“In so many ways, in Alan Wake 2, we wanted to take certain elements of ‘the Remedy game’, and push it as far as we could imagine,” Remedy creative director and lead writer, Sam Lake, tells me in an interview.
Specifically, I’ve asked about the reception to the ‘Ashtray Maze’ from Control, the studio’s last major release, and the instantly iconic reputation it picked up. If you’re unfamiliar, the ‘Ashtray Maze’ is a late game setpiece that acts as a fantastic gameplay and narrative device – a paranormal security device designed to prevent people without proper clearance accessing the deepest reaches of the Oldest House.
How it manifests, though, is as a non-euclidean and shifting space – impossible to map and truly know. When navigating it, you are required to wear a cassette player given to you by janitor and (in my opinion) one of the best characters in all of fiction, Ahti. Loaded with the track Take Control by Old Gods of Asgard – an in-game pseudonym for Poets of the Fall – this cassette player allows you to freely traverse the ‘Ashtray Maze’, a peculiar supernatural object that has take the life of many curious civilians.
How that translates for you, player, as you work through this interactive music video, is exceptional. It’s one of the best setpieces in modern gaming – and Remedy is keen to recapture that music-loving energy for its next game.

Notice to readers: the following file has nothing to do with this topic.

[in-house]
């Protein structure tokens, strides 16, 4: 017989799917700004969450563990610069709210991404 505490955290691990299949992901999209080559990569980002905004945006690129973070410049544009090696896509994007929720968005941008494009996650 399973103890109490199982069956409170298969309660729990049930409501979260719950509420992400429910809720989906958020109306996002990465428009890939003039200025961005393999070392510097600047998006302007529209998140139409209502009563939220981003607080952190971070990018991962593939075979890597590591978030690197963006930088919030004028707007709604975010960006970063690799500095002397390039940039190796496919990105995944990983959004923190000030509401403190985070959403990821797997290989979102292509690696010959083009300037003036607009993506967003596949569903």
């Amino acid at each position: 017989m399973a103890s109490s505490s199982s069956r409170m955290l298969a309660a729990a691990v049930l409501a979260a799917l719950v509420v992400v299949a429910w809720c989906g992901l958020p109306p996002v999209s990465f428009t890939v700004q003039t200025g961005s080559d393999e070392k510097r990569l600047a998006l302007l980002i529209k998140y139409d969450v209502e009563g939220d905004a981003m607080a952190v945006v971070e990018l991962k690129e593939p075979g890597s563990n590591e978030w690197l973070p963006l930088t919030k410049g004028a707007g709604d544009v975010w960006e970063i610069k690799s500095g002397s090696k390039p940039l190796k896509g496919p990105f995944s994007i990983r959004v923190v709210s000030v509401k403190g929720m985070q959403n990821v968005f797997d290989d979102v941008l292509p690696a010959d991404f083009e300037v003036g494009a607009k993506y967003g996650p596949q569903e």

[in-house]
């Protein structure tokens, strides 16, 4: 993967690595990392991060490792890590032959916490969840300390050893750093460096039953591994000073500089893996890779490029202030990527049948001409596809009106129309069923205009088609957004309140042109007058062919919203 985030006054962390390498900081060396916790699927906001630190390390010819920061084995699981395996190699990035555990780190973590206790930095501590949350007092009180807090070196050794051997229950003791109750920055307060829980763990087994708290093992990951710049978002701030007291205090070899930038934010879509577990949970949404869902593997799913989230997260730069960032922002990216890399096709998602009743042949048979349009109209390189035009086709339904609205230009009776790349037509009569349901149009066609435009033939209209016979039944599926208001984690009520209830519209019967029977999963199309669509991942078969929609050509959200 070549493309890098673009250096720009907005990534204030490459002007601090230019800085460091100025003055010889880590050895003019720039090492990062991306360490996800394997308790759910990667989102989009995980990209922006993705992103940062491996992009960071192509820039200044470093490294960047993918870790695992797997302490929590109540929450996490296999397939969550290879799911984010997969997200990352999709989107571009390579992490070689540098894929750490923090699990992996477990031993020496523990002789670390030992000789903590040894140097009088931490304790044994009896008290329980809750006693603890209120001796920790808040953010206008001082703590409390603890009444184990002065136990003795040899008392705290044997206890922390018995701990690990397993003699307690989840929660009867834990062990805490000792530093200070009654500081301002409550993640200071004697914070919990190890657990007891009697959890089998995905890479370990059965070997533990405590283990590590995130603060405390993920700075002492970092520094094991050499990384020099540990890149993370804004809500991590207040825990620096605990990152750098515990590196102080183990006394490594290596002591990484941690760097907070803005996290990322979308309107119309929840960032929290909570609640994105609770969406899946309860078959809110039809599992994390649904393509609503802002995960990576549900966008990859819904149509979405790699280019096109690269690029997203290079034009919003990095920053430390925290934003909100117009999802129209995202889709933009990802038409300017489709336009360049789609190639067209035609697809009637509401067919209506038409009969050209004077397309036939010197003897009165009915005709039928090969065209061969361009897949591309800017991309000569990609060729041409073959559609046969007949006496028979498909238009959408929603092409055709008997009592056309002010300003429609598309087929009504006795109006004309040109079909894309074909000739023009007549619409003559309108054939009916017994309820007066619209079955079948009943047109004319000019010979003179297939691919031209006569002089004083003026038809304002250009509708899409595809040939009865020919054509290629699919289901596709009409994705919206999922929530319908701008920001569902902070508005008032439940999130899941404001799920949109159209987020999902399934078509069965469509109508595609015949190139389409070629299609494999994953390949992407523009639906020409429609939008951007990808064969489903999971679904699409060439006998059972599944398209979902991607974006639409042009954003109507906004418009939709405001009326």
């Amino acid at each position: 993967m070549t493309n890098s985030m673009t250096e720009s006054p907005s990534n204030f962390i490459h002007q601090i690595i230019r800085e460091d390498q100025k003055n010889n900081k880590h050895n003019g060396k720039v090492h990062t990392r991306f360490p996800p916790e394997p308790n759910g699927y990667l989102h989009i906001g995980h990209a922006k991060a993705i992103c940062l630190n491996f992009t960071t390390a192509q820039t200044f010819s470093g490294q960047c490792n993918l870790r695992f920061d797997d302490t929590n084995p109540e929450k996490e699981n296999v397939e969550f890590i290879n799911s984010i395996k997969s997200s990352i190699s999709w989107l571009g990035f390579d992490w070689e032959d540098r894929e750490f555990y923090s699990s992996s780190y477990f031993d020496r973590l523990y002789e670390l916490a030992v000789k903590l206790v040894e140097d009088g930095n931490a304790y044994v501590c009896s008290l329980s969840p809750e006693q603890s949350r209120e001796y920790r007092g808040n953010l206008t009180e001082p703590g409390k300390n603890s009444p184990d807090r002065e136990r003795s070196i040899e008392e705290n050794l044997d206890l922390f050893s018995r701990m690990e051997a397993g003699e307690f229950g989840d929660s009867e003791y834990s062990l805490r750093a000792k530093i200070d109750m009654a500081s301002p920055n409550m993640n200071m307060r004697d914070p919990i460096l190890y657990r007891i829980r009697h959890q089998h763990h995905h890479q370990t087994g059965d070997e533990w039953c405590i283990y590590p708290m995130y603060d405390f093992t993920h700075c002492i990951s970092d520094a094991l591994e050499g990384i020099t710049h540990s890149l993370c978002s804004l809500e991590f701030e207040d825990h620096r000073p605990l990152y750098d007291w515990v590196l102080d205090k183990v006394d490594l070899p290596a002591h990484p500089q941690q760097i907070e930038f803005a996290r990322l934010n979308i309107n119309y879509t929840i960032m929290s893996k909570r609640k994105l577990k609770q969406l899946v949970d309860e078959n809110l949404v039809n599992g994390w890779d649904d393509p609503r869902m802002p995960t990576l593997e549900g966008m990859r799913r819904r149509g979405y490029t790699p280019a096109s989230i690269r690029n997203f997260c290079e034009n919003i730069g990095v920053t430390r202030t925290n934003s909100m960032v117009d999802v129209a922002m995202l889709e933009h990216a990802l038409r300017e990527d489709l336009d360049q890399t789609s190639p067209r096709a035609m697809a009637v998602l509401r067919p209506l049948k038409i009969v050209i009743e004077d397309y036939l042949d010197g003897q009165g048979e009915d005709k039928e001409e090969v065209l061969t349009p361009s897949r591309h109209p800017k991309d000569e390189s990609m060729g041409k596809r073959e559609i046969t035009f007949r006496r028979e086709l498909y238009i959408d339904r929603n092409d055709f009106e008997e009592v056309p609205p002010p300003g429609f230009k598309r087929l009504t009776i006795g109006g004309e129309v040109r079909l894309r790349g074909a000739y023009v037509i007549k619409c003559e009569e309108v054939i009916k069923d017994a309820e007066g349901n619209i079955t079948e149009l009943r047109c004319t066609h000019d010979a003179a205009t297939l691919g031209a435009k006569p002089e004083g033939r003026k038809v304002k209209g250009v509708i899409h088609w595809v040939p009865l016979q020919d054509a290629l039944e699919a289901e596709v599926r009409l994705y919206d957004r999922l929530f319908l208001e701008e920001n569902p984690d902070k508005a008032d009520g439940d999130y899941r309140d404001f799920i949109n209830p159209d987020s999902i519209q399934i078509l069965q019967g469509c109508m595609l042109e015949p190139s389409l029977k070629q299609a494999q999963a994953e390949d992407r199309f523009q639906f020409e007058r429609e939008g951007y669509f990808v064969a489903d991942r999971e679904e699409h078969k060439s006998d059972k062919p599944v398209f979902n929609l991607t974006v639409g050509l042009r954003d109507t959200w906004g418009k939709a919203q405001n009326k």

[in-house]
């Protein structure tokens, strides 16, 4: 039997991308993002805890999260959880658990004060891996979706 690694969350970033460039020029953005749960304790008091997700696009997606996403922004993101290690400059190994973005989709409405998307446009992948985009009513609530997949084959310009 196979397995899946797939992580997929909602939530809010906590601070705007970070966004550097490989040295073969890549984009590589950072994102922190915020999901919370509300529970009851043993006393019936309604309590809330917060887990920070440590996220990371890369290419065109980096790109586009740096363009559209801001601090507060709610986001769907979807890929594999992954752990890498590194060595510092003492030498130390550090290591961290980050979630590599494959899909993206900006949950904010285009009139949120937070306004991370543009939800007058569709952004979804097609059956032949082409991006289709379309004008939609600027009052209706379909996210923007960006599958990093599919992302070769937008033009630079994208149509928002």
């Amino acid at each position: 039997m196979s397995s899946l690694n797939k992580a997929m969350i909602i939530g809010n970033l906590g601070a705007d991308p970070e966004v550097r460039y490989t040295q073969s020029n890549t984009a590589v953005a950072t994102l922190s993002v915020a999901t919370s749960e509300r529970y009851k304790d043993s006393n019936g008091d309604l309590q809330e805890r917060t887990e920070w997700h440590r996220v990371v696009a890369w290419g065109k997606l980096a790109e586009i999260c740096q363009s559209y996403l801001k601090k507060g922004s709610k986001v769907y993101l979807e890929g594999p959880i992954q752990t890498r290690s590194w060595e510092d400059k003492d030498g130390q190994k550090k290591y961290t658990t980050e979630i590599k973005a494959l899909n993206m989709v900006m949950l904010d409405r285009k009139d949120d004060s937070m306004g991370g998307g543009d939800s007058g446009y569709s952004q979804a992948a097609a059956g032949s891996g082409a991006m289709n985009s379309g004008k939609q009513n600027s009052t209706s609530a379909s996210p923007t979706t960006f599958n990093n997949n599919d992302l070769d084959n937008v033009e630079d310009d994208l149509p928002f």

“Certainly, we learned that people loved [the “Ashtray Maze’] in Control, as an example of how we use music in our games,” says Lake. “And that idea came from the original Alan Wake with the on-stage fight in the middle of the field with Old Gods of Asgard starting to play and Alan Wake and Barry fighting Taken, with everything coming at them. It’s something we’ve always been interested in.”
Lake goes on to explain that one of the driving forces for Remedy when it develops new games is creatively thinking about how music can be used as part of the storytelling experience, and how the developer can organically and authentically fold Old Gods of Asgard tracks into the project in memorable and unique ways. Paired with more “impactful, strategic, and desperate” tone of the game, it all sounds tantalizing.
“So it’s been this journey, and without going into anything specific – because we have an announced anything specific – we just wanted experiment with music, and creating custom music of different kinds. Even more than ever before.”
Lake smiles wryly, and tells me that – if I enjoyed the ‘Ashtray Maze’ in Control – I am certainly going to like what’s being cooked up in Alan Wake 2. That 10 year wait suddenly seems very worthwhile.
Alan Wake 2 is out October 17, and will be available on PS5, PC, and Xbox Series X/S.